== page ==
Showing photos from his inspections checking for End of Waste status, Technical Officer, Graham explained End of Waste status is achieved via one of three ways:
- Complying with End of Waste Regulations
- Meeting an End of Waste test standard
- Following End of Waste quality protocol.
He explained to delegates how it applies to exports, detailing the risks, including huge reputational damage to those companies at the conference, if they are involved in the movement of material that has not been certified as End of Waste. This soon had attendees realising collaboration with the Environment Agency would be beneficial to their company.
Positive change began on the day, with Turkon Line leaving with ideas for new procedures to put in place within their business so they can play their part in reducing illegal waste movements. Post conference we’ve heard from shipping lines and freight forwarders telling us they are looking at implementing the checks into their booking procedures and are truly on board with collaborating with us. This is an absolute joy for me and my colleagues confirming that what we started at this conference, with those partners and companies, is already making a difference
Comment by Derrick R Guy posted on
There is a miss-match here, as in many areas for which the EA is responsible, between what the EA thinks is doing a good job, and the public's perception of what the problem actually is.
The public perception of waste export comes from the revelation earlier this year that the Government minister in charge (you all know who that is) gave financial incentives to his close friends and aquaintances, by way of subsidies using public money, to export the majority of UK recycling waste for 'processing' in countries the other side of the planet. Ignoring the requirements of the receiving companies to actually be able to process the waste, when the scandal hit the UK media the British public was shown proof that UK derived waste (ie yours and mine) was being left unprocessed, and stockpiled in the receiving countries, with no arrangements or capacity to be returned to sender. At the same time UK media channels were also showing that hopelessly inadequate processing of waste in Asian countries bordering the Pacific was resulting in plastic getting washed from river banks into the sea in such astronomical amounts that by now all oceans show levels of pollution sufficient to harm all forms of life that call the ocean their home.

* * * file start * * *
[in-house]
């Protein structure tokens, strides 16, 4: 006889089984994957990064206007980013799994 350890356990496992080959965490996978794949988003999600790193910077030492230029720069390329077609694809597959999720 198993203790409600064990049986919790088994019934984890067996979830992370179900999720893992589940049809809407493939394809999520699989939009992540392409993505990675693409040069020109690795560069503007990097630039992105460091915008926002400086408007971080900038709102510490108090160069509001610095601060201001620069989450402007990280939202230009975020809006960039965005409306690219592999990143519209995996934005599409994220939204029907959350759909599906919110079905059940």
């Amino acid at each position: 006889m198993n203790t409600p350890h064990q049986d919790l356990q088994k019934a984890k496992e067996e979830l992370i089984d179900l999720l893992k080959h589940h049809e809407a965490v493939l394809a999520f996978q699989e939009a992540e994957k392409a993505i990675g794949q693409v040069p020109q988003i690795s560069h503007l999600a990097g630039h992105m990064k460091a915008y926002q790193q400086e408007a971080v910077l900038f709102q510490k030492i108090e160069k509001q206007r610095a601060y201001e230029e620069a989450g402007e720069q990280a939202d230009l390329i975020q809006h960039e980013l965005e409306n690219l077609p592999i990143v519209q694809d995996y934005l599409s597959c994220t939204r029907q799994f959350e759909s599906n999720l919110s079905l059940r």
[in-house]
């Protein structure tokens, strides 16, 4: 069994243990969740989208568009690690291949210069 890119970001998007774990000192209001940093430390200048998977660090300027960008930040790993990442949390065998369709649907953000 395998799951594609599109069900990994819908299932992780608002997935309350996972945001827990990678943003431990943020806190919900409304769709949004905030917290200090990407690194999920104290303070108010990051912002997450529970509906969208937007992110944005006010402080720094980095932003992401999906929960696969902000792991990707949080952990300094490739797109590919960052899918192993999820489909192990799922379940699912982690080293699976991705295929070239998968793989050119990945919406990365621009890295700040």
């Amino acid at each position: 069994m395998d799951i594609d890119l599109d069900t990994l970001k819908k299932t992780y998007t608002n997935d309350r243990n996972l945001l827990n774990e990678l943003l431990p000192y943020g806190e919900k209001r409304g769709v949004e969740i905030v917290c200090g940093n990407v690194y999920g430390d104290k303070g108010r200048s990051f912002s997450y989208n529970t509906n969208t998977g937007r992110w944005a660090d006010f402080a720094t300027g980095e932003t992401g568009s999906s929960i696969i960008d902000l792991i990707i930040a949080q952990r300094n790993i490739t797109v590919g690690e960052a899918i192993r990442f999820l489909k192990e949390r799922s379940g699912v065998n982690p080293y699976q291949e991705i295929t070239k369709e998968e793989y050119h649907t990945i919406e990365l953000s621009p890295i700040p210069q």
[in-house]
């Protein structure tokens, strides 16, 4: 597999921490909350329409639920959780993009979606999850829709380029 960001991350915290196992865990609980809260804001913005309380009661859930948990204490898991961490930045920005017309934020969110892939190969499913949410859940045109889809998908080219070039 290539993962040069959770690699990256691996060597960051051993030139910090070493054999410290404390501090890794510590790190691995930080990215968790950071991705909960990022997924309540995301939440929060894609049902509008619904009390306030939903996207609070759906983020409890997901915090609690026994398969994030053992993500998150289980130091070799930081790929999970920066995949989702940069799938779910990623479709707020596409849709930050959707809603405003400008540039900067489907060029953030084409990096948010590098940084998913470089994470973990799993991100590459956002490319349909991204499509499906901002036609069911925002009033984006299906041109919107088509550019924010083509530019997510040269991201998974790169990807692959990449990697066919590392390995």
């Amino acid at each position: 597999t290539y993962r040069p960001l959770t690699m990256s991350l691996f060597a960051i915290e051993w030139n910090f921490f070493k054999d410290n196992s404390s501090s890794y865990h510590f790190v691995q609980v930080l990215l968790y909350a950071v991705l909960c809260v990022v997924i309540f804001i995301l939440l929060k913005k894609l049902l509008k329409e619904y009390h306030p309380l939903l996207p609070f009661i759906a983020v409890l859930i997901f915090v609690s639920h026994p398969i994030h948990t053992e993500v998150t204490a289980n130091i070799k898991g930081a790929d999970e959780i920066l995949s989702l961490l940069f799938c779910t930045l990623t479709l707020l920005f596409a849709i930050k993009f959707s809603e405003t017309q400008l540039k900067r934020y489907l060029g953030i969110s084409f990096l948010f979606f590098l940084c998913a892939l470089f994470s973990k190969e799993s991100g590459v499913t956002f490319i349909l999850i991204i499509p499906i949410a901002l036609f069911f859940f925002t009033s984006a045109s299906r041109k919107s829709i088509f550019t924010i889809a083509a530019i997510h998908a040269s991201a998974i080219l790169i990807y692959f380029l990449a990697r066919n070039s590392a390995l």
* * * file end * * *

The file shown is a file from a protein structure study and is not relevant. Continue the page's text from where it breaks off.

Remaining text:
The conference referred to in the Blog seems to concentrate on what regulatory controls can be applied in the UK to ensure correct and appropriate treatment of waste once imported into the receiving countries. The answer of course is absolutely non. Britain has no jurisdiction whatever inside third countries and it is a dereliction of duty to believe otherwise. It can also be argued that Britain has extremely weak jurisdiction over UK based companies when there is a quick profit to be had, and the ear of self-interested government ministers to facilitate.
The EA should be taking the world view and insisting that ALL UK waste is processed within the UK, making the export of ANY waste illegal. Perhaps then it will be incentivised to seriously start to promote the active reduction of the mountains of waste we have all come to regard as normal.
Comment by Penny Burt posted on
The link to this article, 'Partnership is king for positive progress', is on the EA's Easinet home page, underneath a leading article entitled 'Breaking Bias this International Women's Day, 8th March. Quite amusing.
Comment by Dave Marshall posted on
Hi Penny, it's taken a bit of time but I'm pleased to say that the title and link have been changed. A little bit of tenacity to achieve the right thing...